However there are two abbeys that I had driven passed many times, but never stopped to explore: Jervaulx Abbey and Bolton Abbey. Maybe as a member of English Heritage and the National Trust, I have tended to visit their sites rather than independent ones like Bolton and Jervaulx.
That all changed on a cold but sunny January day when I was returning from a New Year celebration in Scotland, and had time to spare when travelling down through North Yorkshire.
I visited Jervaulx Abbey first in the lower reaches of Wensleydale. Then after a scenic drive over the moors, crossing Nidderdale, I spent the rest of the day at Bolton Abbey in Wharfedale.
These two historic sites are very different. Jervaulx Abbey has a sign at the entrance stating: Historical, Tranquil, Beautiful – and that sums it up well. On the other hand, Bolton Abbey seemed to me to be more of a family focussed site with various activities around the extensive estate that follows the River Wharfe for several miles.
The abbey is just a short walk from the car park, passing a small gushing spring and sheep grazing on a sloping bank to the right. Yes tranquil is definitely a correct description of the site, and historical and beautiful becomes more apparent the nearer you get to the actual ruins.
The size of the abbey only becomes clear when you pass through the first gateway and can see the complex of walls and entrances surrounding courts and the main cloister. It was one of the great Cistercian monasteries of Yorkshire, dedicated to St Mary in 1156.
Although some parts date back to the early 12th Century, including the long lay brothers building near the entrance, other parts, including the abbey church, are 13th Century. Some key buildings, including the meat kitchen and infirmarers’ lodgings are as late as 15th Century, not long before dissolution by Henry VIII in 1537.
My wife was fascinated by all the different styles of gateways and windows illustrating three centuries of architectural development.
There is no entry charge as such to the site, but an honesty box at the entrance to the ruins asks suggests £3 for adults and £2.50 from children.
There is small car park across the road from the abbey which has a charge of £1 payable into an honesty box. This is situated by a tea room which is open from late February till October, but unfortunately not when we visited in January.
The Bolton Abbey estate is extremely well managed. Arriving by car, you have the choice of three car parks, each charging £10 per car with up to eight occupants. That’s the only charge for the site, so if you arrive by foot or on bicycle, there is nothing to pay.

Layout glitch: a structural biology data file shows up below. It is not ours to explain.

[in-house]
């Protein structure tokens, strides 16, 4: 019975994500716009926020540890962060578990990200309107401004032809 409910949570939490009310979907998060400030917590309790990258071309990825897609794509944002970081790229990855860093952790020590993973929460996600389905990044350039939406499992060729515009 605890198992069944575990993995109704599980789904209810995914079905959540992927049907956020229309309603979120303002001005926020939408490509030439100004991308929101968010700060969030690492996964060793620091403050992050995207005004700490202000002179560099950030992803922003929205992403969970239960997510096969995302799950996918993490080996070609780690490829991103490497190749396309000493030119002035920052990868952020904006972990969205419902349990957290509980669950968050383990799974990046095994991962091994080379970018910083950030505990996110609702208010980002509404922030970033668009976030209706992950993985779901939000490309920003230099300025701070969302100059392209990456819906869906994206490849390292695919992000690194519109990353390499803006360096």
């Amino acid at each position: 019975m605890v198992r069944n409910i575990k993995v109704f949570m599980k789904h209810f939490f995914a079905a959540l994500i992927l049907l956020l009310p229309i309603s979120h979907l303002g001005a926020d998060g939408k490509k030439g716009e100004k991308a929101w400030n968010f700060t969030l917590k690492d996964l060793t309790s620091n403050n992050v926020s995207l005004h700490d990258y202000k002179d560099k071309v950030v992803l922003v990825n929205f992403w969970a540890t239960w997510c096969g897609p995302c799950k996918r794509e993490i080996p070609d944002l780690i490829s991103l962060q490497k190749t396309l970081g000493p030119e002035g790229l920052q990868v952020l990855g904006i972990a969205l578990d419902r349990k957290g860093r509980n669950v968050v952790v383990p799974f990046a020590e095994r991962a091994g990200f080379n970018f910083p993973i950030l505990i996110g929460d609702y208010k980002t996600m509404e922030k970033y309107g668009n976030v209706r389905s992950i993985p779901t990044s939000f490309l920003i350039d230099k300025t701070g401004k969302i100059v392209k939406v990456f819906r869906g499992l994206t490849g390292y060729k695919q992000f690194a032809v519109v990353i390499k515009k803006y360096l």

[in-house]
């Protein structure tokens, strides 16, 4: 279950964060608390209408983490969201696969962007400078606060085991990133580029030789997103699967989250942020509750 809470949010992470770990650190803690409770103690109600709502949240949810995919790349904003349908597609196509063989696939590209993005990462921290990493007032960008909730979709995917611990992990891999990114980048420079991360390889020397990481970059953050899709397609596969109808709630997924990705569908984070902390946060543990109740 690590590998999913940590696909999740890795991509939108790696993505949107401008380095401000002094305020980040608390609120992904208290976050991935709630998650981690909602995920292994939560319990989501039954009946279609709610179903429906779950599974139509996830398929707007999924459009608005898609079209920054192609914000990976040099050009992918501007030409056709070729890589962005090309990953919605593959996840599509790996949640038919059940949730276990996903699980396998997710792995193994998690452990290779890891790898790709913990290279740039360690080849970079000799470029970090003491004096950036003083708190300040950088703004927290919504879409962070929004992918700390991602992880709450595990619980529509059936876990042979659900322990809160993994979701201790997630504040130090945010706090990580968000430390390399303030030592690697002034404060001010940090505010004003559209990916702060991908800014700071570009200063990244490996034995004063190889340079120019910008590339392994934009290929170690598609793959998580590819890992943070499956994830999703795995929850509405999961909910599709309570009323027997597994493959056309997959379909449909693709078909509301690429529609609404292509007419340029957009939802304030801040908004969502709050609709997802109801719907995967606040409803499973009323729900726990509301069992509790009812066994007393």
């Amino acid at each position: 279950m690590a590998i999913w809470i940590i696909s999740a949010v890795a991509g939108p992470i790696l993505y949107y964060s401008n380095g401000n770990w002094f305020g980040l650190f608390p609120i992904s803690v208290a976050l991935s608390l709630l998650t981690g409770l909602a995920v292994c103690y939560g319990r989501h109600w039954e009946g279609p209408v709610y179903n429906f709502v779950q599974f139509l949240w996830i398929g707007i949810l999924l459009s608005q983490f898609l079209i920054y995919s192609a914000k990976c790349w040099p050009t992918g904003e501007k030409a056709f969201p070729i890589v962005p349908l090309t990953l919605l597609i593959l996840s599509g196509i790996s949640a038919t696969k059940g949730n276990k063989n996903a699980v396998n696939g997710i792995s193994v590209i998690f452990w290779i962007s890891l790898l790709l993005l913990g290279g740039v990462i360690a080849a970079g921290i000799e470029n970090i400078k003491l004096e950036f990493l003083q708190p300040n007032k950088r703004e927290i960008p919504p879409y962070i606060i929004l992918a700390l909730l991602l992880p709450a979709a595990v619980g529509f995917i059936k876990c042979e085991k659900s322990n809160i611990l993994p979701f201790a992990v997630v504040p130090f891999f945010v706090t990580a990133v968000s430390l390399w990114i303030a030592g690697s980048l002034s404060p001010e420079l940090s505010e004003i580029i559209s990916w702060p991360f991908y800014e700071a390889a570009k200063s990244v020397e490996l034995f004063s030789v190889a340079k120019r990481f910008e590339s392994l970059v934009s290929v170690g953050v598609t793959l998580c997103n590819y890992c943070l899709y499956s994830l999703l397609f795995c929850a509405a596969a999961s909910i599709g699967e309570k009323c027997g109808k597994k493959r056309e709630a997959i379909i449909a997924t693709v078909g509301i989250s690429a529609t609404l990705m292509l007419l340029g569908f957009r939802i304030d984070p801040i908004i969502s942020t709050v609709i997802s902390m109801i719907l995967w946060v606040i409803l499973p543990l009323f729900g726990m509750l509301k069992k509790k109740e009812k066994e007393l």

I opted for the car park in Bolton Abbey village. The nearby tea room was very welcome after our one hour drive from Jervaulx and the abbey itself was just a short walk away.
The abbey church is still functioning now called the Priory Church of St Mary and St Cuthbert. Adjoining it are the spectacular ruins of the 12th Century Augustinian monastery, which is even more impressive when viewed over the River Wharfe.
Various additions were made to the abbey particularly in the 14th Century, before its dissolution in 1539, with just the church being spared.
Having explored the ruins and crossed the river by the bridge, not the stepping stones which looked a bit hazardous for us senior travellers, we headed up the eastern bank of the Wharfe. This designated walk has steep sections and unguarded slopes dropping down towards the river.
We could have crossed over a wooden bridge at the Cavendish Pavilion tearoom and continued on the less strenuous western route, but that side of the river seemed rather crowded with family groups and dog walkers. Hence we stayed on the eastern side of the river and continued two miles along quite tough terrain to the Aqueduct Bridge, passing the dangerous, white-water Strid along the way.
It was strange to find a large, turreted bridge in the middle of nowhere, but apparently the Aqueduct Bridge was built in 1899 as a key part of the water supply from a River Nidd reservoir to Bradford.
Having crossed the bridge, we headed back on the western side of the river passing various Christmas decorations and children’s games along the way.
The three miles back to the car park proved quite arduous, not helped by it gradually getting dark as we walked along!
I think we need to plan our Bolton Abbey estate walk better next time, and maybe the six mile round trip was a bit too much at this time of year, although the scenery and wild-life along the way made it all worthwhile.
If you are interested in visiting other historic abbeys and heritage sites, then see: English Heritage versus National Trust – Which to join?
Both Jervaulx Abbey and Bolton Abbey are open throughout the year, but many other heritage sites are closed between November and March, see: English Heritage and the National Trust – Winter openings?
POSTED 9th JANUARY 2020 by STEVE HANSON. The photographs were taken by BARBARA HANSON.